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evidence (select quotes, pages?) -Explain evidence proves ideas -Main idea topic sentence -Define + Explain (develop) term Synonym main sources -Similarities (organize - topics) -Differences -Conclusion -Work cited page Don't give feelings, stories, opinions essay.
Comparative analysis of Dhowli by Mahasweta Devi and The Magic Chalk by Kobo Abe
The condition of mankind in the world is an inexhaustible source of tales and stories, one more impressive than the other. And even when the stories approach the same subject, they will still differ as the authors will address the ideas from different angles and the characters will feel different emotions.
Such is the case of Dhowli (Mahasweta Devi) and The Magic Chalk (Kabo Abe), which initially appear as two different stories, yet they also reveal some similarities in the ideas and themes approached. Both stories are strongly emotional and reveal the frustrations with the social conditions of the two characters Dhowli, the young poor widow, and Argon, the young and poor artist.
One story takes place in the East, where the culture is based on castes and the superiority of the specific social structures. The other story, The Magic Chalk, takes place in the Western hemisphere, where the culture is based on the equality of genders and where the single social status is dictated by money, rather than caste.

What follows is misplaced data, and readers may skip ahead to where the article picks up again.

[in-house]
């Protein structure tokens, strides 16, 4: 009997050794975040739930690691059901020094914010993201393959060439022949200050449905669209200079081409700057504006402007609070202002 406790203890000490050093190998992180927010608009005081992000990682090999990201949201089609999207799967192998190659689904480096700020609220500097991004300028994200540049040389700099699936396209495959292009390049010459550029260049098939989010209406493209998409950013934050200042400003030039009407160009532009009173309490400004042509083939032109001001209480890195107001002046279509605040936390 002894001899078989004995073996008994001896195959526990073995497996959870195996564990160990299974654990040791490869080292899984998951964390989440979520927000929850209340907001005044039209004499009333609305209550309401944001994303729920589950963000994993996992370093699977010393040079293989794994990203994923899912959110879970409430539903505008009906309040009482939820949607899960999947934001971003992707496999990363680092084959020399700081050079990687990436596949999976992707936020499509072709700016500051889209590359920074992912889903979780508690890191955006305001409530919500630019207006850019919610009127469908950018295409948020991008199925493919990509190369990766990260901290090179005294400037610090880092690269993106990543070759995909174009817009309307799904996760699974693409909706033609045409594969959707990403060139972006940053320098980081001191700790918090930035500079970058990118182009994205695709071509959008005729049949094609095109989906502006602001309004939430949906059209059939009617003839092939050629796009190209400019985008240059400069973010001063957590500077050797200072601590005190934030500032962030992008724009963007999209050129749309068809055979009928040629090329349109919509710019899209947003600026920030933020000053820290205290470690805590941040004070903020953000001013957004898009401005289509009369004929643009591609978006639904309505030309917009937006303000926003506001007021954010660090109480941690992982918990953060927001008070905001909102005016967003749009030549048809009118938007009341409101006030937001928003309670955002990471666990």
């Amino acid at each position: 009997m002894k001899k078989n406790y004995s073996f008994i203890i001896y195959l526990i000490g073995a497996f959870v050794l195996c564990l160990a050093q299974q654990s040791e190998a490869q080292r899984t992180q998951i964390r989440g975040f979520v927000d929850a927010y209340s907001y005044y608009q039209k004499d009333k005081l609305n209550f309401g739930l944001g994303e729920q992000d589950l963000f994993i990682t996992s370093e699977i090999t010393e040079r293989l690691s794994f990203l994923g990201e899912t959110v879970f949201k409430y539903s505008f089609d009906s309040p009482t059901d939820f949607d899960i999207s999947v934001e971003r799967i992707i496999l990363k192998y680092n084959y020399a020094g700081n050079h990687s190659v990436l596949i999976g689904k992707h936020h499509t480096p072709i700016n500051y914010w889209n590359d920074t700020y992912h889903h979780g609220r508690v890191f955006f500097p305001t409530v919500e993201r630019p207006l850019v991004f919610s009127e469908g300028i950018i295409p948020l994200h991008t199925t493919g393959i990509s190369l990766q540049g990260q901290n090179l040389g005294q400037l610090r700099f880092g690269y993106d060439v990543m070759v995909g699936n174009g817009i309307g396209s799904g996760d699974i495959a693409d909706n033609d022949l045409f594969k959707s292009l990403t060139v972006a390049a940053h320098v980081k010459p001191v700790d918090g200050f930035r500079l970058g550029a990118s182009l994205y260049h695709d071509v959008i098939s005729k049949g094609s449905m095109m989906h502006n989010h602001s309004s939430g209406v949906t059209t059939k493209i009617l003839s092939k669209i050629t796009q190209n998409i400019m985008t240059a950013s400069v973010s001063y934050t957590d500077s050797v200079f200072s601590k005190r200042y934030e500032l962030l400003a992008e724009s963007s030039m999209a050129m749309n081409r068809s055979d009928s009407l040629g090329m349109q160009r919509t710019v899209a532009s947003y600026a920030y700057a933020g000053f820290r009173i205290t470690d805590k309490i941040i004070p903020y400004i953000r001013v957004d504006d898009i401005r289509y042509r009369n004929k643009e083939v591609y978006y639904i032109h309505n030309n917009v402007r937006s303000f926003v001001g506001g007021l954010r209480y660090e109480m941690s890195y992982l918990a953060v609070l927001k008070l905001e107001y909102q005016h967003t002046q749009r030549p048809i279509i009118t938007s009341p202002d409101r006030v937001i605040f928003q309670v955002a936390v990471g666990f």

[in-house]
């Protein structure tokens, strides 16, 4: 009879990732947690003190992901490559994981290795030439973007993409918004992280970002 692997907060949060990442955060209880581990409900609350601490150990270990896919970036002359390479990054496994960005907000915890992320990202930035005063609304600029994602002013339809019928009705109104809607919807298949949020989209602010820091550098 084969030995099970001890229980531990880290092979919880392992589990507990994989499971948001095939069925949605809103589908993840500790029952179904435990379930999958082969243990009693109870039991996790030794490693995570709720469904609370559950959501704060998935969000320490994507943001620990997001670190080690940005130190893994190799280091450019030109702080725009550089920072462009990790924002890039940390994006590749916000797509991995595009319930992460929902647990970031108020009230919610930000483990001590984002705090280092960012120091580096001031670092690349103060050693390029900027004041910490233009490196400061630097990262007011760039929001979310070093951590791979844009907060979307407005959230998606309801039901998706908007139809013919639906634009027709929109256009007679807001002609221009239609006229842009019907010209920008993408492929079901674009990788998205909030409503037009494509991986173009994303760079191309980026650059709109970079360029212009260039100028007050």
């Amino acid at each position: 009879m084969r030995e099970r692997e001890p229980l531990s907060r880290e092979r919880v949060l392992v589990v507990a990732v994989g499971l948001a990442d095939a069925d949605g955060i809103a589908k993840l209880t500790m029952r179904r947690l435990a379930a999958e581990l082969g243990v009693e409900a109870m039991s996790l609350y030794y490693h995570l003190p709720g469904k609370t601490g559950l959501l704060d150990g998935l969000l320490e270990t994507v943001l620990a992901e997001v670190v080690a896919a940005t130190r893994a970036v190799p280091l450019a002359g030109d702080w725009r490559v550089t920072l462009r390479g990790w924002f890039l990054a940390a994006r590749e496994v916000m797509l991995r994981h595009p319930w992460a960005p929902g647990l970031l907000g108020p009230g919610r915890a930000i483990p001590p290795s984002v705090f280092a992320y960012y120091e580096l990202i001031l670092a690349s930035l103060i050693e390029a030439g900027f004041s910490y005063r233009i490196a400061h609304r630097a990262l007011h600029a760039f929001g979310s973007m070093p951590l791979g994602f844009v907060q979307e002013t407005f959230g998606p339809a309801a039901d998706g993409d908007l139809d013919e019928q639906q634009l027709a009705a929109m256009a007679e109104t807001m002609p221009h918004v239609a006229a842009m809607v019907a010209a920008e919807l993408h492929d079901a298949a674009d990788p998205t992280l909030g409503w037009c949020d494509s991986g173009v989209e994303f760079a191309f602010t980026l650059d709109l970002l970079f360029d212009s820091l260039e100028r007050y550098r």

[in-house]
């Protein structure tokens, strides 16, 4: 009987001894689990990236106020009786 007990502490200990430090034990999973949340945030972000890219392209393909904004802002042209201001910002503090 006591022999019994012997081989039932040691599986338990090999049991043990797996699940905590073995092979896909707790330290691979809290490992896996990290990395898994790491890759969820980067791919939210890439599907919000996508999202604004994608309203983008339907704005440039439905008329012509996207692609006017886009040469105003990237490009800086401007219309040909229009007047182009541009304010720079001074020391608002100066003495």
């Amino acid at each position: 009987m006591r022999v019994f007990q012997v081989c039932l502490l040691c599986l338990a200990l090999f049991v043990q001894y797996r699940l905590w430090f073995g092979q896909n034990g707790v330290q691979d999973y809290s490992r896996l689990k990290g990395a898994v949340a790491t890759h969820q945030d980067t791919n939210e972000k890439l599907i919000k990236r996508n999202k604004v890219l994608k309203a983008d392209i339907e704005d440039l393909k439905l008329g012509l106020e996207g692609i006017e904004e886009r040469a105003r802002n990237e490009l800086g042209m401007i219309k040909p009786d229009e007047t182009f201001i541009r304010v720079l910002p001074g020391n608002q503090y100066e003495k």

The two stories are both powerful -- despite their short span -- and leave a powerful imprint on the mind of the reader. And this very impression is the reason as to why they were selected for analysis. And the comparative analysis is expected to be intriguing, given that the two stories are different, yet they also resemble one another in some instances.
2. Common themes
The Magic Chalk, the story of a young painter, Argon, comprises of numerous themes, out of them the more interesting ones being:
The poverty of the individual
The desire for a better life
The love and lost of the individual
The comparison between the individual and the others around
The dissolution and the creation of a new world
The equality of genders, with emphasis on the Adam and Eve theme
The death theme.
In Dhowli, the themes approached by Mahasweta Devi are also numerous and complex, to include those revealed below:
The poverty of Dhowli
The social constructions and castes in India
The inferiority of women
The theme of the forbidden love
The eternal theme of death.